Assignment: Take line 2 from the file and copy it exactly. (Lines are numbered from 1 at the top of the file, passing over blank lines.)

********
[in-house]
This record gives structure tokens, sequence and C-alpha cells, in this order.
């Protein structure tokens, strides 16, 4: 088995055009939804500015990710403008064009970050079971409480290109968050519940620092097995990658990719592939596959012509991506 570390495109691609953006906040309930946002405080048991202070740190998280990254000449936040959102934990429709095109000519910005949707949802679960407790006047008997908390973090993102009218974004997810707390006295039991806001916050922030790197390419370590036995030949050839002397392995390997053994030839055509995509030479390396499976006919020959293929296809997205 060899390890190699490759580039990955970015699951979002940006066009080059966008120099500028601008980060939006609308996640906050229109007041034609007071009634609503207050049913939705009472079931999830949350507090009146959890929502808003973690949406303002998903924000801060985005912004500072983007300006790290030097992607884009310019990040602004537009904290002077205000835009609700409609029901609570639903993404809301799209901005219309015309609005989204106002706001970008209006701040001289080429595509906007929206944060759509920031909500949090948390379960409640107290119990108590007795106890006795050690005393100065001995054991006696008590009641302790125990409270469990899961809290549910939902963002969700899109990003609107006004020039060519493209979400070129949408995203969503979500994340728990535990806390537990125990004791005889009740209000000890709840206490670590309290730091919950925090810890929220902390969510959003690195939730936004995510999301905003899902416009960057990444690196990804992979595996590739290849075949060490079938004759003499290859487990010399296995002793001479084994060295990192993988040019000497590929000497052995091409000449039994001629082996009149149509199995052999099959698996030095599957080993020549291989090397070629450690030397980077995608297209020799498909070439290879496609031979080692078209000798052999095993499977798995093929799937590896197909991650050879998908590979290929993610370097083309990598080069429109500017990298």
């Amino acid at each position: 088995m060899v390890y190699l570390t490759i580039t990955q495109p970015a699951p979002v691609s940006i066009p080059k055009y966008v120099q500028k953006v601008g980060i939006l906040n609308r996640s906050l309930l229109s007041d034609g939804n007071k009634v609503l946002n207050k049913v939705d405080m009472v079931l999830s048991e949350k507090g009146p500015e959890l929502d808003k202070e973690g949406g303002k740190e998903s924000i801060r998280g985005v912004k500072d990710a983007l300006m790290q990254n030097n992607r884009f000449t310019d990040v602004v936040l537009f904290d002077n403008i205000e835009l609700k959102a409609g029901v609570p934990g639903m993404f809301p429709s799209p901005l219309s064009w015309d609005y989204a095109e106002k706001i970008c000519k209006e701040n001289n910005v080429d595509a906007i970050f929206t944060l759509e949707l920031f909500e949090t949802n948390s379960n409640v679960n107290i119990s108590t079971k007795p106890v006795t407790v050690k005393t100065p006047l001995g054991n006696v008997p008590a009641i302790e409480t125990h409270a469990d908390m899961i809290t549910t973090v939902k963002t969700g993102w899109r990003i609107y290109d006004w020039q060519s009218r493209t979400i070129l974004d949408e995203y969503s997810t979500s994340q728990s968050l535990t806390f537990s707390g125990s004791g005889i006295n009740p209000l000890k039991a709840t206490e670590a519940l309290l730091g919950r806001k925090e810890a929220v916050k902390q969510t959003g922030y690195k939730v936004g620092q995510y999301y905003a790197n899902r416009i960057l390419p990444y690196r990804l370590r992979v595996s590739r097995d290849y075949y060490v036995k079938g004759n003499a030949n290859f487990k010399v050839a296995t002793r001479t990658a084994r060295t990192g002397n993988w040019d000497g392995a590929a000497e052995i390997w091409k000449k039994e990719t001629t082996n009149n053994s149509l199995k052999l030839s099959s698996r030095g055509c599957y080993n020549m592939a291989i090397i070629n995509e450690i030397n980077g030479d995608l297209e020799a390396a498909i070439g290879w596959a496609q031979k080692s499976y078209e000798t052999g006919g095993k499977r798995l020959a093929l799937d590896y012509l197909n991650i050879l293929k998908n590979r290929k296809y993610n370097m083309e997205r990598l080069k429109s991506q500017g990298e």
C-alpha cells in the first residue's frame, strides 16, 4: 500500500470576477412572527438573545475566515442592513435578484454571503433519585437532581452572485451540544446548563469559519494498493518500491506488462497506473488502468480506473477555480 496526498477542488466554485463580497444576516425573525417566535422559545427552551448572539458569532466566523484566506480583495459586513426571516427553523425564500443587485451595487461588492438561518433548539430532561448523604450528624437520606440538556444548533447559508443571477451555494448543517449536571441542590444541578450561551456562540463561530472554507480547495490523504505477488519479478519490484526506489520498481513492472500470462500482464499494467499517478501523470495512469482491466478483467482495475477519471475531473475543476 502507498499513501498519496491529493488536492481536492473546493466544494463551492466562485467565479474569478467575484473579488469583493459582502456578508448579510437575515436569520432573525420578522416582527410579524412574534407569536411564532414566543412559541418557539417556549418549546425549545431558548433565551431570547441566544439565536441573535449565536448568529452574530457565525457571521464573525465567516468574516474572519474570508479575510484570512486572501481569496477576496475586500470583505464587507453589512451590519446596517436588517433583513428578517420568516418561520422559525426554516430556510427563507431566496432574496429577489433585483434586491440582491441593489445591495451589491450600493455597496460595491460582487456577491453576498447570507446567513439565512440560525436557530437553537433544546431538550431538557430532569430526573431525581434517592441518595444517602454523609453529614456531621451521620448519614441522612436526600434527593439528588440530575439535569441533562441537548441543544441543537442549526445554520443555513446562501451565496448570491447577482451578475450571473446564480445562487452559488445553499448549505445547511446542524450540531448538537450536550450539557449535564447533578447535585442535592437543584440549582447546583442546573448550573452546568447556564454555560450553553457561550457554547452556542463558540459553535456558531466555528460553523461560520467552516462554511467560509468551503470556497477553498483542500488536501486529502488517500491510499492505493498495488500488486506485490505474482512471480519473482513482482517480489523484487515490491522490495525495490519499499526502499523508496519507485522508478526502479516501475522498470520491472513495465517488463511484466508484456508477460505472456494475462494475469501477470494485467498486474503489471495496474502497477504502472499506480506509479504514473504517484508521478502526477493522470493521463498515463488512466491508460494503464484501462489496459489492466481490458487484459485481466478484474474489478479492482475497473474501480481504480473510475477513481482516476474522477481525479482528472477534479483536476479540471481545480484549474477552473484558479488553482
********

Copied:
This record gives structure tokens, sequence and C-alpha cells, in this order.